Priority Algorithms in computer graphics

In contrast to the scan line and area coherence algorithms, priority algorithms try to discover the depth relations first and then perform the xy calculations only after the visibility has been established. They are similar to the priority algorithms of scan conversion.

Remember the painters algorithm? A painter drawing a painting on a canvas simply keeps painting them beginning from the farthest object. As and when a nearer object gets painted, the hidden areas of the farther objects automatically get covered by the new object

Similarly if one begins scan converting the polygons beginning with the farthest polygon, the hidden lines and hidden surfaces automatically get eliminated. However, if the polygons in the priority list overlap in depth, the things become more complex. Look at the following figure:

Priority Algorithms
Priority Algorithms

Simply sorting them on the basis of Z max would make computations complicated because for certain scan lines. A is nearer than B but for certain others B is nearer than A. Hence the priority list, prepared based only on the depths will have to be rearranged as follows

Consider the last polygon in the A (Say). If it has no overlaps in depths with its predecessors, then it has no overlaps with any other polygons and can remain at the end. Other wise, if it has any depth overlaps with one or more polygons, denoted by the set {b}, then we have to again check if any specific polygon B from this set is obscured by A. If yes, then B has no business to be in that priority since A, which is obscuring B, should have a higher priority than B. Corresponding modifications are to be made to the list.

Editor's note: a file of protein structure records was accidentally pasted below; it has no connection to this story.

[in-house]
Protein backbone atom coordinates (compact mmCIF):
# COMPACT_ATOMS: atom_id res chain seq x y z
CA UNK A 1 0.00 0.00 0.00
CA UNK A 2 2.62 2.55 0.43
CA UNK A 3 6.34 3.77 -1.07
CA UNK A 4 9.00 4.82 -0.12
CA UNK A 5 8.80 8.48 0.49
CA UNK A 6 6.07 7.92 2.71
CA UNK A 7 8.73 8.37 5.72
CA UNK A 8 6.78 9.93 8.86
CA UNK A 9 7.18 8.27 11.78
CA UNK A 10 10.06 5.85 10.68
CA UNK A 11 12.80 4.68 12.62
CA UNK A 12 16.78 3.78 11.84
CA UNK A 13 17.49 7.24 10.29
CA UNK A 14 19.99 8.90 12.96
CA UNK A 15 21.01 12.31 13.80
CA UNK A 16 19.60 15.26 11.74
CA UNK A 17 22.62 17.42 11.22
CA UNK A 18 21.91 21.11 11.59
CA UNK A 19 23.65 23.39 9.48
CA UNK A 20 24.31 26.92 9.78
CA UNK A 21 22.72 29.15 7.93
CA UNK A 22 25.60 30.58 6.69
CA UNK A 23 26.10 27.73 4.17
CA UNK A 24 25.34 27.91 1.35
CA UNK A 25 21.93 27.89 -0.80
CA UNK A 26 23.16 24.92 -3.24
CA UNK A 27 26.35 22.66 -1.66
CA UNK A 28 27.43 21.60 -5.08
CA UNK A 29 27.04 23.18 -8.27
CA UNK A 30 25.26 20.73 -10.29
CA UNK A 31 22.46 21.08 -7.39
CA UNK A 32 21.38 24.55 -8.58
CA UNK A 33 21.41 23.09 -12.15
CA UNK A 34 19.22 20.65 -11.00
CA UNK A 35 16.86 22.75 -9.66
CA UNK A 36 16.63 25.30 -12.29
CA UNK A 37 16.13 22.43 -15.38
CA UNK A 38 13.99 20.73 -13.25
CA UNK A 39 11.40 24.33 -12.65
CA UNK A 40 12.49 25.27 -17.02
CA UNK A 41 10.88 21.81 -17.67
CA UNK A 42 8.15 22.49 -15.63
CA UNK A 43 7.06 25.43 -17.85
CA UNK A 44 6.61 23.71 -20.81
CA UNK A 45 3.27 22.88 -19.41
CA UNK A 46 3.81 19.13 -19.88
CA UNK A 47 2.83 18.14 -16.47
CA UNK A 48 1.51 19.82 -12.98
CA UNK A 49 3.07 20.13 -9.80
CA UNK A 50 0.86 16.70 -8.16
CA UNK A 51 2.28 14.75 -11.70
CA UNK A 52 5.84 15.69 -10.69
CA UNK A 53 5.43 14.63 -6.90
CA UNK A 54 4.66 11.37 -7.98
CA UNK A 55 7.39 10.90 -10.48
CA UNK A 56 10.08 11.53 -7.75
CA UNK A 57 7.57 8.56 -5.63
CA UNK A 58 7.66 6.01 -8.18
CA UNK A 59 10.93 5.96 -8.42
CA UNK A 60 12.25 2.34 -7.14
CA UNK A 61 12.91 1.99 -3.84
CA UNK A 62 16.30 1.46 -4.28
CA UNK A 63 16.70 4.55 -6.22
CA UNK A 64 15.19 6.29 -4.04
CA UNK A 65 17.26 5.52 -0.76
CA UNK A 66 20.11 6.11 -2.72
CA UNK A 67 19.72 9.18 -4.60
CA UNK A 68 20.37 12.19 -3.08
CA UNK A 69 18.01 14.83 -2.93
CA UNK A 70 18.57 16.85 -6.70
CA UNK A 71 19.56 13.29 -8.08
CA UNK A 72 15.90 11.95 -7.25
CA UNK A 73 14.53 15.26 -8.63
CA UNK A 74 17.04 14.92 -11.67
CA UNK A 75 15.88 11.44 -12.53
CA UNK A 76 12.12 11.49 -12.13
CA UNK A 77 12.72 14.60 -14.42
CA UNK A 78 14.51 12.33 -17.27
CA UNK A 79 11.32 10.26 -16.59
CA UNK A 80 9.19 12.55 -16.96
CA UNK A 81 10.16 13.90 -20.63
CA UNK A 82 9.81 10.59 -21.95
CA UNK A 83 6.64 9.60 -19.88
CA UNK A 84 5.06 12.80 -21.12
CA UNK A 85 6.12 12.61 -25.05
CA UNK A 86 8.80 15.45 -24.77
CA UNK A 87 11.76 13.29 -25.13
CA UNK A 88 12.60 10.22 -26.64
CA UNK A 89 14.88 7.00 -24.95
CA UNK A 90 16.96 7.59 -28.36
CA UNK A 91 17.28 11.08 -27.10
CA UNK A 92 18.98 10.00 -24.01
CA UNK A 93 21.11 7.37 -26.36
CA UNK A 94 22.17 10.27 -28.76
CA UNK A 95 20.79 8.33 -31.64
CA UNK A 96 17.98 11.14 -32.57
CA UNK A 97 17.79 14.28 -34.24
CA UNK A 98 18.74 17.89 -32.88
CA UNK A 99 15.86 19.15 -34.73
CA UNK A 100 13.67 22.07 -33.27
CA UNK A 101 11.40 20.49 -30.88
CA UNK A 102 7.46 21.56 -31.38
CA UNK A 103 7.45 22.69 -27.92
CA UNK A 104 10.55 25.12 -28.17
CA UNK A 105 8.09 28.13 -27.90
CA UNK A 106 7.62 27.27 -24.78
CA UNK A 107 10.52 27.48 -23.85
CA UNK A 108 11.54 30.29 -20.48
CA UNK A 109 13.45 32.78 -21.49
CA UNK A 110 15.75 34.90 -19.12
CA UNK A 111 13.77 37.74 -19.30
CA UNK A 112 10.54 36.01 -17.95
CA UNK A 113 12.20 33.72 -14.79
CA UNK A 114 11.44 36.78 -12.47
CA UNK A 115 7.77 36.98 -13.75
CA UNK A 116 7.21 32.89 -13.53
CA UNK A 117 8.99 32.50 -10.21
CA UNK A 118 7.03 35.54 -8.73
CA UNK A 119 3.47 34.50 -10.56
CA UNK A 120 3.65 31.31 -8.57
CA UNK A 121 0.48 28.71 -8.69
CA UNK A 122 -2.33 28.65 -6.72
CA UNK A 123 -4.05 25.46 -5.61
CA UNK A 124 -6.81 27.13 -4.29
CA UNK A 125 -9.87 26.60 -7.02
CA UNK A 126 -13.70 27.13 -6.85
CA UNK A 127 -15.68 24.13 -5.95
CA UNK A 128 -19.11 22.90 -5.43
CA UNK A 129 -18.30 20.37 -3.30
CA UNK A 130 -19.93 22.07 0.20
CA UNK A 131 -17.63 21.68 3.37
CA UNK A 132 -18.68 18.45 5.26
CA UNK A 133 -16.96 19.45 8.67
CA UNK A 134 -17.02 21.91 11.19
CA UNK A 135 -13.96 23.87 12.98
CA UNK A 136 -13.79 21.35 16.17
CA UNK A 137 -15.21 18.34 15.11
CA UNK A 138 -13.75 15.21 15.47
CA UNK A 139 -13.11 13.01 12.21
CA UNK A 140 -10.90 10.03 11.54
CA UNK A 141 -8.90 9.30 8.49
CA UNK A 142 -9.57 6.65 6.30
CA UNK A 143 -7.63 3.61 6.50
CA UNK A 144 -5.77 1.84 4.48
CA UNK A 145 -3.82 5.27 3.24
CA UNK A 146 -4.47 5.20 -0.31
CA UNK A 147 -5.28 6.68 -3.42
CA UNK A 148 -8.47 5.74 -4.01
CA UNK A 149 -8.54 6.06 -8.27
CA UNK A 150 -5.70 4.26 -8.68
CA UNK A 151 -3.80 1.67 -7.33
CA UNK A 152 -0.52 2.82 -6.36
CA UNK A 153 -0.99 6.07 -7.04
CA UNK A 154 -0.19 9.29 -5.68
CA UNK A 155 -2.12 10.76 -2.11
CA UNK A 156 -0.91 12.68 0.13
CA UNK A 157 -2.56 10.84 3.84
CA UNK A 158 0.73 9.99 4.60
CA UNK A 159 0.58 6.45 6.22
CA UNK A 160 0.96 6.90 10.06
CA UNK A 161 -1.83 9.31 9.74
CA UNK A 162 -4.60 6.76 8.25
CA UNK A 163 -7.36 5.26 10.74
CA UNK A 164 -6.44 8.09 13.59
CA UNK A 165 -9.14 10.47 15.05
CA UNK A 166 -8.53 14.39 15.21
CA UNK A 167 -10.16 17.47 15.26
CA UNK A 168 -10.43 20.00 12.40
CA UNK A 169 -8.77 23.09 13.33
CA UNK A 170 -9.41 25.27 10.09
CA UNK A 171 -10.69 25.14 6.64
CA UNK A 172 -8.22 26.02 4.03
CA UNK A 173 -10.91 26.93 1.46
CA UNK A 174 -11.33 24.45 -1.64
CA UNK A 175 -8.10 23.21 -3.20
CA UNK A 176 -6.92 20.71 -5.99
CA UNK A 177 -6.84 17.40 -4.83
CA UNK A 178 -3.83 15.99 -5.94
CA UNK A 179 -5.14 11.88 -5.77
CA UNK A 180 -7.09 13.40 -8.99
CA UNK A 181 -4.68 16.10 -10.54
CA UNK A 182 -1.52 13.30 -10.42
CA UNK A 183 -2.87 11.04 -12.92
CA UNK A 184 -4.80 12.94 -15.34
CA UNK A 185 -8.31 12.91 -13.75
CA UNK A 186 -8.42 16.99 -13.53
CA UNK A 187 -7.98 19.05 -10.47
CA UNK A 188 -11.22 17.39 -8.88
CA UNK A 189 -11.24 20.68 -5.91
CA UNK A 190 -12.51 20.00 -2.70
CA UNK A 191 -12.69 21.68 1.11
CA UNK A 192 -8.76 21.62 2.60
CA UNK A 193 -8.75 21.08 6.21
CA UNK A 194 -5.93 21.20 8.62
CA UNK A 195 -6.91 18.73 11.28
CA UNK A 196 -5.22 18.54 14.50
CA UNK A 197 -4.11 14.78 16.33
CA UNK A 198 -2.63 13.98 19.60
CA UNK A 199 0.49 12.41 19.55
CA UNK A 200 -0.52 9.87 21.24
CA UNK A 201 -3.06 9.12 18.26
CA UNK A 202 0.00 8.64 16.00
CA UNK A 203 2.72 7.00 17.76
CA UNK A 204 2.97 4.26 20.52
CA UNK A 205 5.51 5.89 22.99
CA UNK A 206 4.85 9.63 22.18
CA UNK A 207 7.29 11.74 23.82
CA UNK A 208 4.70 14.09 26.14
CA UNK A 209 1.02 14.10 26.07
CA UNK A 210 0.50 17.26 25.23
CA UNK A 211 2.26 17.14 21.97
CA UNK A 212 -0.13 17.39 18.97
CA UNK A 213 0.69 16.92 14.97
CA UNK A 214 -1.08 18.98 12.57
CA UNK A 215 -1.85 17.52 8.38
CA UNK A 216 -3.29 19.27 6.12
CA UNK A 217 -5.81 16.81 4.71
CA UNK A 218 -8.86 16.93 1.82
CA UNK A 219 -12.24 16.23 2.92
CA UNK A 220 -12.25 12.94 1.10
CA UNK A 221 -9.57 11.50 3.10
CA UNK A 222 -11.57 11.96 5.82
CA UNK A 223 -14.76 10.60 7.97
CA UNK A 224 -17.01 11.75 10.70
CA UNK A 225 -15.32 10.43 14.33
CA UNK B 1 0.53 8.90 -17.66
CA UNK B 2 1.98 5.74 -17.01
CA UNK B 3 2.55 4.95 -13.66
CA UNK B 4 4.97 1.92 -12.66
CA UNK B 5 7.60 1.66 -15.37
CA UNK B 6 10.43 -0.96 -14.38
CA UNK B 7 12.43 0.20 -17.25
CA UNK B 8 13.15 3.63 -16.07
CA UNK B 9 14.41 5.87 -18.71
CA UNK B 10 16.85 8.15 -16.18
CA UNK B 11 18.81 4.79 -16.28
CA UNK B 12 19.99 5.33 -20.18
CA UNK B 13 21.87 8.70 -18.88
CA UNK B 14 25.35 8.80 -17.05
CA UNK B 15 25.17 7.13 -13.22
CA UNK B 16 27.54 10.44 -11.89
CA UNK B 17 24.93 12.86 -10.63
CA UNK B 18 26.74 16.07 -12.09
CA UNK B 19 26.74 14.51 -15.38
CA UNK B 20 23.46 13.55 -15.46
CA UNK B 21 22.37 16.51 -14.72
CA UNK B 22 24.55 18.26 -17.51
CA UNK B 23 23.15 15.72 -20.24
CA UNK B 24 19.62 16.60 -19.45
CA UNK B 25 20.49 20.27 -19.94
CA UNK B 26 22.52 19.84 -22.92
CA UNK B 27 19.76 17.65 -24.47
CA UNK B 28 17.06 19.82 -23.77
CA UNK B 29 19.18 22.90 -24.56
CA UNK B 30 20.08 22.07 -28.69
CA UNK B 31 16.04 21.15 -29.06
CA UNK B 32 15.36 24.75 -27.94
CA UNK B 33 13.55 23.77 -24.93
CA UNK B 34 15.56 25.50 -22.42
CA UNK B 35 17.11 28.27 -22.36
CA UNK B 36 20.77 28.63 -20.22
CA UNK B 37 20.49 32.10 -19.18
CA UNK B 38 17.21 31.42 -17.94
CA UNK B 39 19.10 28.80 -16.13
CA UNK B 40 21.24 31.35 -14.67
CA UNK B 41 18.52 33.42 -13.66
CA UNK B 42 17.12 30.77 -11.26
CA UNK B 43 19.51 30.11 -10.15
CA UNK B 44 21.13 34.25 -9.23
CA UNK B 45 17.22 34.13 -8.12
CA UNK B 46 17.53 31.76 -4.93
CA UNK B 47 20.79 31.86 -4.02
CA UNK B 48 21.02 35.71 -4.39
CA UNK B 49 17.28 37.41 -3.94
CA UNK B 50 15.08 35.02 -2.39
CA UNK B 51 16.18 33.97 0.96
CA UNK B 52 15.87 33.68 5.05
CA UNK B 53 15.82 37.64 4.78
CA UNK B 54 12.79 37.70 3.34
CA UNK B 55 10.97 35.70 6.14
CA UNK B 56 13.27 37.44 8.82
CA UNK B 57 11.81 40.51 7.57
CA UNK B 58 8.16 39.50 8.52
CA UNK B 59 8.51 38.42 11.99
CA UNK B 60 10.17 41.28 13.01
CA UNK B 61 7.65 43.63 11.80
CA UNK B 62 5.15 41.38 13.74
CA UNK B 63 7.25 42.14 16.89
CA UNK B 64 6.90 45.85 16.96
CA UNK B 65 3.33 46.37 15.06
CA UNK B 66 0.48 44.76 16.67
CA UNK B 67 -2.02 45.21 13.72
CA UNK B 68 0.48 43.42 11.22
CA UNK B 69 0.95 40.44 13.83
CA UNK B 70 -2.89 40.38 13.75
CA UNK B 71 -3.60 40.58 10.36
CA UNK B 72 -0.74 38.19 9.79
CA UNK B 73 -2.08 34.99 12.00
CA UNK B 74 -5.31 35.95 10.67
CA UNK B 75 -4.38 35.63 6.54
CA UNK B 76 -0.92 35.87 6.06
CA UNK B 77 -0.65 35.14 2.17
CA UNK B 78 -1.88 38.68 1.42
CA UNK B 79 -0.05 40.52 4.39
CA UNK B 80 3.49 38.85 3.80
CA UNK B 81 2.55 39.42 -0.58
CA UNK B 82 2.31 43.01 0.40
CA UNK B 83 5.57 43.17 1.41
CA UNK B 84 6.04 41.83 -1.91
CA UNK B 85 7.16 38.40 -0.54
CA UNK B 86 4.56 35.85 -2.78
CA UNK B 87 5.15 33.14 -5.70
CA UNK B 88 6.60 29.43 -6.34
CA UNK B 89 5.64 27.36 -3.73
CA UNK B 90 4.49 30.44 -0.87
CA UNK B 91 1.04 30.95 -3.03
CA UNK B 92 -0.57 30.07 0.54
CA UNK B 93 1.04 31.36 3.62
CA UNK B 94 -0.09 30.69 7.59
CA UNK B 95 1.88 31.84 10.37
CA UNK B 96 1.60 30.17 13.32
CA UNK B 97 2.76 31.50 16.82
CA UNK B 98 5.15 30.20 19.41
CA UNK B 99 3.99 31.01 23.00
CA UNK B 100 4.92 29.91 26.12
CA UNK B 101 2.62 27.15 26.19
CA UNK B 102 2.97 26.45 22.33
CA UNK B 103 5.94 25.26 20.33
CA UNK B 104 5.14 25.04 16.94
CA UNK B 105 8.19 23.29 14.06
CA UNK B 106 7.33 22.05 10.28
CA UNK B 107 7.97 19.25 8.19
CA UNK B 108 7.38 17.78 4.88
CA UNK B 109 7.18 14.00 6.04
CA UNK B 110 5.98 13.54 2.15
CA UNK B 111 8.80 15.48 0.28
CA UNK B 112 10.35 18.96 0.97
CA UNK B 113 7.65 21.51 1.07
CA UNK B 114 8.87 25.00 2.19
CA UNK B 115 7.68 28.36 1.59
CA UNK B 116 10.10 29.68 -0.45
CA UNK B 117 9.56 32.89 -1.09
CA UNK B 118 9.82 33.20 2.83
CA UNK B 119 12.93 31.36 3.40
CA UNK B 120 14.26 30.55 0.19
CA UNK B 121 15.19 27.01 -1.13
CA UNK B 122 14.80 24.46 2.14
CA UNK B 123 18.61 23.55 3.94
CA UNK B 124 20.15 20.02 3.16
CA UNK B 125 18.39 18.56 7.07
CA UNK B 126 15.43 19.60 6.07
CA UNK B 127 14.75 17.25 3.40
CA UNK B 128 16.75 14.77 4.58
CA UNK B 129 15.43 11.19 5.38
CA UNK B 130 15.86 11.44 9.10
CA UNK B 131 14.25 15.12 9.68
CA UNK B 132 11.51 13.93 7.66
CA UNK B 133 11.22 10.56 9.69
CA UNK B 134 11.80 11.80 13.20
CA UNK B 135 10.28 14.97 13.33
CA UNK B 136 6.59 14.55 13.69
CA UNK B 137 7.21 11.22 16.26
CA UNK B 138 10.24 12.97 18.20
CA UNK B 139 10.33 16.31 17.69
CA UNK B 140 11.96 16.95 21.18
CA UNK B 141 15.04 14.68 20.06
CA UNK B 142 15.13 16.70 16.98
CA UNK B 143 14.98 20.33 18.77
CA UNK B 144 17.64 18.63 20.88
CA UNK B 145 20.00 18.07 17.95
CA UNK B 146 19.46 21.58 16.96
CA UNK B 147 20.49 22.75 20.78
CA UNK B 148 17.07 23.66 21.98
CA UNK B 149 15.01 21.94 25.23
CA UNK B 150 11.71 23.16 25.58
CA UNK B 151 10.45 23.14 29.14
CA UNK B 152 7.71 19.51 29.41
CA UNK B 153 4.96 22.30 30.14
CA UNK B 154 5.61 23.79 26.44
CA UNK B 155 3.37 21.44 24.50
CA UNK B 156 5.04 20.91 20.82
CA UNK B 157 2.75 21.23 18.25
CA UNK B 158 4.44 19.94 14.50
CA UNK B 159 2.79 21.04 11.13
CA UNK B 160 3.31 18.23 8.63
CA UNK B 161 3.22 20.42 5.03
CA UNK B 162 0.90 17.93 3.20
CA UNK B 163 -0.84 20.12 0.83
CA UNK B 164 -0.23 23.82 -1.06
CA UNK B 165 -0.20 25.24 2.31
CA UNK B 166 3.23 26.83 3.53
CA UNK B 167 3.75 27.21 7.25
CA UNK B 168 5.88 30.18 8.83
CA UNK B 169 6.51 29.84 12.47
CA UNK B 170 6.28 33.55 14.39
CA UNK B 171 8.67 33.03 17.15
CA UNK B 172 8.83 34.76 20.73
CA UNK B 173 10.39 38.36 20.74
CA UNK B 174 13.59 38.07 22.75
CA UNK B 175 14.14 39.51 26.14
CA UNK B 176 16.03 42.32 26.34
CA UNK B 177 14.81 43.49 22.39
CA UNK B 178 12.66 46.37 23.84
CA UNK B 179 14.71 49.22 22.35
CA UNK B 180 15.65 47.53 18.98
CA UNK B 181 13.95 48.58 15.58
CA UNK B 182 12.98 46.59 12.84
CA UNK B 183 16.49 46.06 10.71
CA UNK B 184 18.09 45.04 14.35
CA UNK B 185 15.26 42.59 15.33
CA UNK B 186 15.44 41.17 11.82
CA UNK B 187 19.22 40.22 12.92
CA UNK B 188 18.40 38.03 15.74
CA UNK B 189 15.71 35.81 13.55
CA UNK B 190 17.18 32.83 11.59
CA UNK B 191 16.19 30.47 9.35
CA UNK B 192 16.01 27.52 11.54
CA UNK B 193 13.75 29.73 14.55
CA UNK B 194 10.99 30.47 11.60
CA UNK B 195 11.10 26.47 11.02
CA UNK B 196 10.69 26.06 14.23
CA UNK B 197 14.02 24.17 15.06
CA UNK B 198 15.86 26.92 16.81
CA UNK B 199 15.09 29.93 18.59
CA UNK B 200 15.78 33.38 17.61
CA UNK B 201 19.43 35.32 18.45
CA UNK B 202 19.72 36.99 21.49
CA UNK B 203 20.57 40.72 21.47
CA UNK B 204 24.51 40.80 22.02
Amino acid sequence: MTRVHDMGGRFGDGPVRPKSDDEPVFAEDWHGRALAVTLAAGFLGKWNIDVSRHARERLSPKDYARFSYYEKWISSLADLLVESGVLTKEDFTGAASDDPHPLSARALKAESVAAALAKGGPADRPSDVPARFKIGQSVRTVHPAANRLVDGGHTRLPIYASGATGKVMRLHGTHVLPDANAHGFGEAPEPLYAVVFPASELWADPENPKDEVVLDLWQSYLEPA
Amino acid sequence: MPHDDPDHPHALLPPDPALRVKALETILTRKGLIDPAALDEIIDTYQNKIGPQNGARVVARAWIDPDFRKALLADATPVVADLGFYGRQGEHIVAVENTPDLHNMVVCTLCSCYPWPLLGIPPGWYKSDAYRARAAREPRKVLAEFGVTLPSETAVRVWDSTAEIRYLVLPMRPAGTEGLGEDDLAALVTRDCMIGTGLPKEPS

Based on the considerations, in the above figure A should have a higher priority than B, though the Zmax of B is less than that of A

The question is how to find out the relation “A obscures B”? Apply the following steps in the same order to ascertain that A does not obscure B.

(a) Depth minimax test should indicate that A and B do not overlap in depth and B is closer to the viewpoint than A. This test is implemented by initially sorting by depth all polygons and by the way A and {b} are selected.

(b) Minimax test in xy should indicate that A and B do not overlap in X or Y.

(c) All vertices of A should be farther from the view point than the plane of B. This can be implemented by substituting x,y coordinates of a into the plane equation of B and solving for the depth of B.

(d) All vertices of B should be closer to the viewpoint than the plane of B.

(e) A full overlap test should indicate that A and B do not overlap in x or y

The order is not very important, except that any one of the tests being true indicates that A does not obscure B. Since the latter tests are more involved, it is desirable that the order is followed so that one can avoid the latter tests if possible

Is the “A obscures B” relation sufficient condition to sort polygons? Look at the following sequence of figure.

Priority Algorithms
Priority Algorithms

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